HOLLYWOOD, Fla. — SMART Transportation Division General Counsel Kevin Brodar minced no words Tuesday, Aug. 7, when describing the 5-4 Janus v. AFSCME decision written by United States Supreme Court Justice Samuel Alito that was released this summer.
“His hate and loathing — and that’s being kind — for unions and working people drips from every page of this opinion, if that’s what you want to call it — an opinion,” Brodar said. “It’s less an opinion but more a right-wing manifesto as to how to eliminate unions.”
The 45-page Janus ruling taking away the ability of unions in the public sector to collect agency fees from “free-riders” has been an important topic at SMART TD’s Hollywood, Fla., regional meeting. In Monday’s combined opening session with Sheet Metal and TD sides in attendance, SMART General President Joseph Sellers Jr., General Secretary-Treasurer Rich McClees and TD President John Previsich all mentioned the precedent-destroying case.
Brodar, during the opening session of the second day, went into even more detail on the ruling.
“What Justice Alito tries to sell here is the two-century-old idea that unionism is just an excuse for legalized extortion,” Brodar said, holding up a printed copy of Alito’s opinion. “This case is an attack on working people. It’s an attack on all unions, not just public-sector unions. It’s an attack on this union.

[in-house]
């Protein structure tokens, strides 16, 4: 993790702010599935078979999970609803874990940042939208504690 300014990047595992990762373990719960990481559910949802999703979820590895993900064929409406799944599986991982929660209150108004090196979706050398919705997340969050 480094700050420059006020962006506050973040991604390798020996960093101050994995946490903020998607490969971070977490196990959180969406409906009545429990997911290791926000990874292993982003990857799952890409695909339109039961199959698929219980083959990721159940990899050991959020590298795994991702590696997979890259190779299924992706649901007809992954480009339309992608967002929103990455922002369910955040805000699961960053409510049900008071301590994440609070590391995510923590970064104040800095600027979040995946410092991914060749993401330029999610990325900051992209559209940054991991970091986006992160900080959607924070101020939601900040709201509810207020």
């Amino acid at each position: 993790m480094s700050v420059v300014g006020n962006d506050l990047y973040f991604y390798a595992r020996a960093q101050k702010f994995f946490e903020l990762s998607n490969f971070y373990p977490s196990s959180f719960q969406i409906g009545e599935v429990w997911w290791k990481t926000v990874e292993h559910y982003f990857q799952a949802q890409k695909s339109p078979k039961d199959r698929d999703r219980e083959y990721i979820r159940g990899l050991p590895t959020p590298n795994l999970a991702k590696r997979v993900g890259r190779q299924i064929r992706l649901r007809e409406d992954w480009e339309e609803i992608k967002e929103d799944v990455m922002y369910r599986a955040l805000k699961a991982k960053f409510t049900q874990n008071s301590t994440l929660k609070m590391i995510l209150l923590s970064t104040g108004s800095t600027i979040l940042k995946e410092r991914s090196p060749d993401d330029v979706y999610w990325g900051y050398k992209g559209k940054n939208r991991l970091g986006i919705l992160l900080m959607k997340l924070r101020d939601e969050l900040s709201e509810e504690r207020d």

“This is an attack on every one of you who goes out and does the hard work of defending the members, who goes out and does the hard work of standing against the tide of the carriers, who goes out and does the hard work of the long and tedious hours.”
Big-moneyed interests and industries have exacted a toll on workers throughout history – in injuries, blood and in some cases, human lives, Brodar said. In the early days of the labor movement, workers’ efforts to organize sometimes were met with armed responses intended to put down their resistance.
“No matter how many people were killed, however, the industrialists and the right-wingers and the conservatives and the business interests could not kill the idea of unions,” Brodar said. “They could not kill the cause because the cause is a righteous cause … You are the heirs to that fight.”
Those same forces that tried to suppress unions in the past exist today in the form of union foes such as Alito, the Koch brothers, the Federalist Society and other billionaire backers, Brodar said. This time, those enemies of labor are playing a long game with the Janus ruling being one step in their attempts to kill unions.
“Their new tactic is death from strangulation. They hope to dry up the union funds until the unions can no longer function and they just disappear and go away,” Brodar said.
The Janus decision “is essentially a green light for people to freeload” from public-sector unions, he said, and private sector unions likely will be next to be targeted.
“Look at the people sitting next to you. This affects your brothers and sisters in this room, in this union today, tomorrow,” Brodar said. “If you don’t think they are coming for the private sector, wake up and smell the coffee. That’s the next thing that is going to happen.”
Members will have to make a choice to fight back to preserve that which gives them a middle-class lifestyle, Brodar said. They can do that by educating their fellow members, their friends, neighbors and anyone else they can about what these anti-union forces are trying to accomplish through stacking the courts, trying to get right-to-work-for-less laws and other means.
“It’s up to us to respond. We can’t sit back, because if we do, we will disappear,” Brodar said. “We need to go out and educate every member every day, every way.”